Hey look, prophets!


Russ Cardon graduated from BYU in English, currently works as a technical writer, and has been a member of the church for 18 years.

13 thoughts on “When Prophets Speak “As Men”

  1. Mance

    I’ve just got to ask, do you ever get tired of having to constantly make up stuff to defend the mistakes of the church?

    I mean, you now give yourself the authority to say a prophet can only declare these three things in these five categories. Then, you hedge yourself by saying that even when the prophet is speaking outside of these things, we should still listen to him.

    I won’t even bring up D&C1:38 because I’m not ready for the incredible mental gymnastics I will need to listen to in order to understand why that scripture doesn’t mean what it actually says.

    If we have the fullness of the Gospel, if there’s nothing else we don’t know in order to be saved, and this is all that you say a prophet should be allowed to speak about on behalf of the Lord, then why do we even have prophets anymore?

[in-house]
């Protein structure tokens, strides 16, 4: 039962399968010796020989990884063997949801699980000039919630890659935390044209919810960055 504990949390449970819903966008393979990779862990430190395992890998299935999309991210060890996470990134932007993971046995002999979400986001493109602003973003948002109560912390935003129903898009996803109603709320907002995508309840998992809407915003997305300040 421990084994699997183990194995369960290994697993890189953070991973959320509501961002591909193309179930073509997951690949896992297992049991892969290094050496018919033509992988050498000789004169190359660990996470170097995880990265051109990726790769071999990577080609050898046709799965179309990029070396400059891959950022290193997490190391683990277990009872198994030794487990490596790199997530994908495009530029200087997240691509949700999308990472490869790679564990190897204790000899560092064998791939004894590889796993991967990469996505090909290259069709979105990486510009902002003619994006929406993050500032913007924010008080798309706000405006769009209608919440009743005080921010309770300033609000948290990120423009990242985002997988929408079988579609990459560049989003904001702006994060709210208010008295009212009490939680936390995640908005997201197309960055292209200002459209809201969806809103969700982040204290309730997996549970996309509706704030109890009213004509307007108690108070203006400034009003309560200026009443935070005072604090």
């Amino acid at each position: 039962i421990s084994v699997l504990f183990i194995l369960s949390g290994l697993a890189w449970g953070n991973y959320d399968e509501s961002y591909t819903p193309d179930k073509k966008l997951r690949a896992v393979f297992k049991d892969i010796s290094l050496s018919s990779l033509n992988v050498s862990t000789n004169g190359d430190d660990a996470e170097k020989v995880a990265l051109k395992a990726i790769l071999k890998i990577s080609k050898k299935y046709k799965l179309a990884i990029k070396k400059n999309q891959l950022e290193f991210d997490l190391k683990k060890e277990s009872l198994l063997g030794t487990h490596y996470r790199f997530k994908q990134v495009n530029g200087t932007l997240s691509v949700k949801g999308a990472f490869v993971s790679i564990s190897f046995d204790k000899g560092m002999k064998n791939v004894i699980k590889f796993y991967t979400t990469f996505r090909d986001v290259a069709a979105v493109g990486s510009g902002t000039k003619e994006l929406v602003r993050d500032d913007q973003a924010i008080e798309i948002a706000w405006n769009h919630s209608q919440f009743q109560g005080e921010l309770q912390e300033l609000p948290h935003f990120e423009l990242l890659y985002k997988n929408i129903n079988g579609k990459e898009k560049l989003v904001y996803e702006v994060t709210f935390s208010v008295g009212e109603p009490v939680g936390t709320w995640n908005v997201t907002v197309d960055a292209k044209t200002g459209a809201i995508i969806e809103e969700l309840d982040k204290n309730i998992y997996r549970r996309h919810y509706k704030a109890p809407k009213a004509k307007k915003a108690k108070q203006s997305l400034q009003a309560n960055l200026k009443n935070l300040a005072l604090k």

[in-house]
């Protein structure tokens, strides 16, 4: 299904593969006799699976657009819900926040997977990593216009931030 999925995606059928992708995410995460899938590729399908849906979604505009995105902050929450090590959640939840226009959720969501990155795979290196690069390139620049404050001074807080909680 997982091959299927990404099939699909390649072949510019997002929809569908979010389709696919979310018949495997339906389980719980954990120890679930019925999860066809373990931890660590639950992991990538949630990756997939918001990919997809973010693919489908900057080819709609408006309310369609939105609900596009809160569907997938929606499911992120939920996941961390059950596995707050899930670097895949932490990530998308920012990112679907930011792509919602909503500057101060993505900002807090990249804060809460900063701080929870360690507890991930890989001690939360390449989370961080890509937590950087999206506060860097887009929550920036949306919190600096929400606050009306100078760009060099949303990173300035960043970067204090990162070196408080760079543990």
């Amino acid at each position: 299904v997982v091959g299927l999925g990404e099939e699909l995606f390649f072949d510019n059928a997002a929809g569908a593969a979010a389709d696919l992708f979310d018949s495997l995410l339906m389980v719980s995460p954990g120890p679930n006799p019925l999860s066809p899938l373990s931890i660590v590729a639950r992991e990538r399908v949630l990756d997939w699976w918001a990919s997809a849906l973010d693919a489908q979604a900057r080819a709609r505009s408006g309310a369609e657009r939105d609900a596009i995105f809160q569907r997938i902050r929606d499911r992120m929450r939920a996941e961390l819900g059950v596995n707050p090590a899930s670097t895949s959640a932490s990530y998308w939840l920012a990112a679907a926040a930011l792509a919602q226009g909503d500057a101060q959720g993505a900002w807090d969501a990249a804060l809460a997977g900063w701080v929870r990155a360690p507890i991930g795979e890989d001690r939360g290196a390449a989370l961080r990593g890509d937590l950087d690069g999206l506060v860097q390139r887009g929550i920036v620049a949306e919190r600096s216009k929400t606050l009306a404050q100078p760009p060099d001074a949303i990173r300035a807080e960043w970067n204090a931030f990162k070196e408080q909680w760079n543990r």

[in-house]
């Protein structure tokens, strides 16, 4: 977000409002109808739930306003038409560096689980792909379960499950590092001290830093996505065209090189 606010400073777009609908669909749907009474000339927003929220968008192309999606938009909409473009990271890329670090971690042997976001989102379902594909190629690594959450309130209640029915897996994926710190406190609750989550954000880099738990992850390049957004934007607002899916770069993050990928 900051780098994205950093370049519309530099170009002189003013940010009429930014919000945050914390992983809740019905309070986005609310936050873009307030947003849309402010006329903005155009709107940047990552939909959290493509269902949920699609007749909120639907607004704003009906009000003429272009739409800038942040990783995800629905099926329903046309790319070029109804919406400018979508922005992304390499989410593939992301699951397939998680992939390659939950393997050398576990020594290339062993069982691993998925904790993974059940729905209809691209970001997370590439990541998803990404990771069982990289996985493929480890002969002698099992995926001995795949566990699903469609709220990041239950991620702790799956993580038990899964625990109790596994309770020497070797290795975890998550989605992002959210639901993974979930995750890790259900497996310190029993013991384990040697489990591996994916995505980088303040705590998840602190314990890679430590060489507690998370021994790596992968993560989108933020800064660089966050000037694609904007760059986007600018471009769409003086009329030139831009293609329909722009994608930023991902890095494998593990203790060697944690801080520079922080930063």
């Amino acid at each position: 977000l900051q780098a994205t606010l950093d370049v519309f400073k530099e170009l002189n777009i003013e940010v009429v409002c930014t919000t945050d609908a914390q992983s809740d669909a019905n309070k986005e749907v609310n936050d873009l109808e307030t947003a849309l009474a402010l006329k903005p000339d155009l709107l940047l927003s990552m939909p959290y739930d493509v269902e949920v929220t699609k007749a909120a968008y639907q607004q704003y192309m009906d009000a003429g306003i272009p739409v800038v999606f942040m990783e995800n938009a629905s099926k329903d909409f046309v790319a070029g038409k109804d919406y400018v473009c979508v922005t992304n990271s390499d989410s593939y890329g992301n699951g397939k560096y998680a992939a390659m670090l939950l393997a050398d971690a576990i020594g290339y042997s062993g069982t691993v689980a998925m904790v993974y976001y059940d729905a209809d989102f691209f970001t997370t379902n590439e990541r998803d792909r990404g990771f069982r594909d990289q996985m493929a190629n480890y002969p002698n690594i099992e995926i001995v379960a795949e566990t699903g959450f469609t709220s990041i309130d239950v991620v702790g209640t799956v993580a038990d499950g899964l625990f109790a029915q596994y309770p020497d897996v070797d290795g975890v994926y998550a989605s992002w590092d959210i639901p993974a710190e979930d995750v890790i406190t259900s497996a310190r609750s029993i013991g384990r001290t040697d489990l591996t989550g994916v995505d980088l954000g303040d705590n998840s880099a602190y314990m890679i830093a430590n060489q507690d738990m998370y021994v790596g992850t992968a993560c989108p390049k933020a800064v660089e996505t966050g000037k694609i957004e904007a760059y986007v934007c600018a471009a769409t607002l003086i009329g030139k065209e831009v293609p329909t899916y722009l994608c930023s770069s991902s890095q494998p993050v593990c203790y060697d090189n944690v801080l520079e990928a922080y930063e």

2. Mance

    I’m convinced the only way you can reconcile truth to the teachings of Mormonism is to ignore the principal meaning of words and assume the less obvious, counterintuitive meaning of words.

    1. Russell

      I don’t get tired of it. Just trying to give perspective.

      I wasn’t trying to give myself authority. Again, just trying to offer a perspective of how I look at the issue. I didn’t say we should listen to him. I said I do because in my experience that has always been better than the alternative. If you don’t want to listen to the prophet, that’s your decision.

      We have the fulness of the gospel, but in my view people have so many interpretations of how to live the gospel, and a prophet helps us understand what to do. Times and people change and the message of the gospel adapts so other people can understand it and live it.